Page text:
We just completed our installation of Gary Alsum's bronze "Mother Cabrini" at the Immaculate Conception Catholic Church vehicular entry located on Cabrini Drive in Lafayette, Colorado. Thanks everyone who helped make this placement a success!
UPDATE 8/15/21: Looking pretty finished in bronze with a fresh patina at Bronze Services of Colorado
UPDATE 2/18/21: Gary Alsum and the National Sculptors' Guild were selected to sculpt Mother Cabrini for the Immaculate Conception Catholic Church vehicular entry located on Cabrini Drive in Lafayette, Colorado. Gary elected to depict Mother Cabrini, (also known as Saint Frances Cabrini), with children to show the nun's lifelong dedication to helping the poor, the sick, immigrants and those less fortune; forming schools and orphanages around the world in the late 1800's.
The bronze sculpture will be 8-ft tall, mounted on a trio of off-set hexagonal sandstone for an overall height of 11-12-feet. A natural pathway will be laid to allow visitors to experience the sculpture's details. We anticipate installation in late-Spring 2021.
The youngest of thirteen children, Frances Cabrini was born on July 15, 1850 in a small village called S’ant Angelo Lodigiano near the city of Milan, Italy. She grew up enthralled by the stories of missionaries and made up her mind to join a religious order. Because of her frail health, she was not permitted to join the Daughters of the Sacred Heart who had been her teachers and under whose guidance she obtained her teaching certificate.
However, in 1880, with seven young women, Frances founded the Institute of the Missionary Sisters of the Sacred Heart of Jesus. She was as resourceful as she was prayerful, finding people who would donate what she needed in money, time, labor and support. She and her sisters wanted to be missionaries in China; she visited Rome to obtain an audience with Pope Leo XIII. The Pope told Frances to go “not to the East, but to the West” to New York rather than to China as she had expected. She was to help the thousands of Italian immigrants already in the United States.
In 1889, New York seemed to be filled with chaos and poverty, and into this new world stepped Mother Frances Cabrini and her sister companions. Cabrini organized catechism and education classes for the Italian immigrants and provided for the needs of the many orphans. She established schools and orphanages despite tremendous odds.
Soon, requests for her to open schools came to Frances Cabrini from all over the world. She traveled to Europe, Central and South America and throughout the United States. She made 23 trans-Atlantic crossings and established 67 institutions: schools, hospitals and orphanages.
Her activity was relentless until her death. On December 22, 1917, in Chicago, she died. In 1946, she was canonized a saint by Pope Pius XII in recognition of her holiness and service to mankind and was named Patroness of Immigrants in 1950.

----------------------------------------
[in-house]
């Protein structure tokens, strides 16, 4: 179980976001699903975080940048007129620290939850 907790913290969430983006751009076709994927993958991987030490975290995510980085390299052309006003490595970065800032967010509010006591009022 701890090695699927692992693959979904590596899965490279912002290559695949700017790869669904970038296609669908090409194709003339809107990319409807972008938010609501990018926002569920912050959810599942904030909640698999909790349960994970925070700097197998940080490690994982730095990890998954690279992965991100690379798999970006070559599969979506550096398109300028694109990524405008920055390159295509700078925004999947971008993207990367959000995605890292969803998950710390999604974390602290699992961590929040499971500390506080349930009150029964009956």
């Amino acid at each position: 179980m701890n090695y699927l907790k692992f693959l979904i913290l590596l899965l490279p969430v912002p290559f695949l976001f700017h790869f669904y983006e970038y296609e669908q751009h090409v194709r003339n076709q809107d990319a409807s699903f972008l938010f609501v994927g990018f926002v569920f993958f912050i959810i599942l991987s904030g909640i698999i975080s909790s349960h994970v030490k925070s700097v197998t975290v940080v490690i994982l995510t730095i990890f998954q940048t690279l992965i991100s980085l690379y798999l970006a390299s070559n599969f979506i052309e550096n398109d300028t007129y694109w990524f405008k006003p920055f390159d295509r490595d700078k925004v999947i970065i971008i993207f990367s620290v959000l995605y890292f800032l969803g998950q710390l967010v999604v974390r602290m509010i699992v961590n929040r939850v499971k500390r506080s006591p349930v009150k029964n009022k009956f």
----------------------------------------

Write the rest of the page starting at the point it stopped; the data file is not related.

Process, from maquette to cast bronze enlargement
"Really" by National Sculptors' Guild Fellow Wayne Salge has been placed at the new City Hall by the Cherry Hills Village Art Commission.
"'Really' represents a contemplative pause, a step back, a second look at the state of contemporary life: its opinions and decisions."
Wayne will be present during the unveiling July 17th 5-7pm at 2450 East Quincy Avenue.
Look for this thoughtful sculpture on the Southwest corner of E. Quincy Avenue and Meade Lane.
"You are Here" is a public art placement by Kathleen Caricof and the National Sculptors' Guild commissioned by Trimble Navigation in Westminstor, CO in January, 2013. "To create a sculpture for Trimble’s new Westminster campus I have endeavored to apply the visual and conceptual elements of positioning-centric technology with Trimble’s integrated solutions to abstract dimensional design. Triangulation is represented by triangles in positive and negative spaces; integration is illustrated by the dynamic positioning of three elements; integrated curves create movement illustrating inertia and orbits; and projecting angles represent beams." #AroundDenver #PublicArt #CaricofSculpture
JK Designs’ Principal, John Kinkade, founded the National Sculptors’ Guild in 1992 with a handful of sculptors who wished to find thoughtful public applications for their work. Representation has since grown to over 20 contracted sculptors and painters; plus an extended network of 200+ artists that our design team works with on a regular basis to meet each project's unique needs. click here for a list of our over 500 large-scale placements.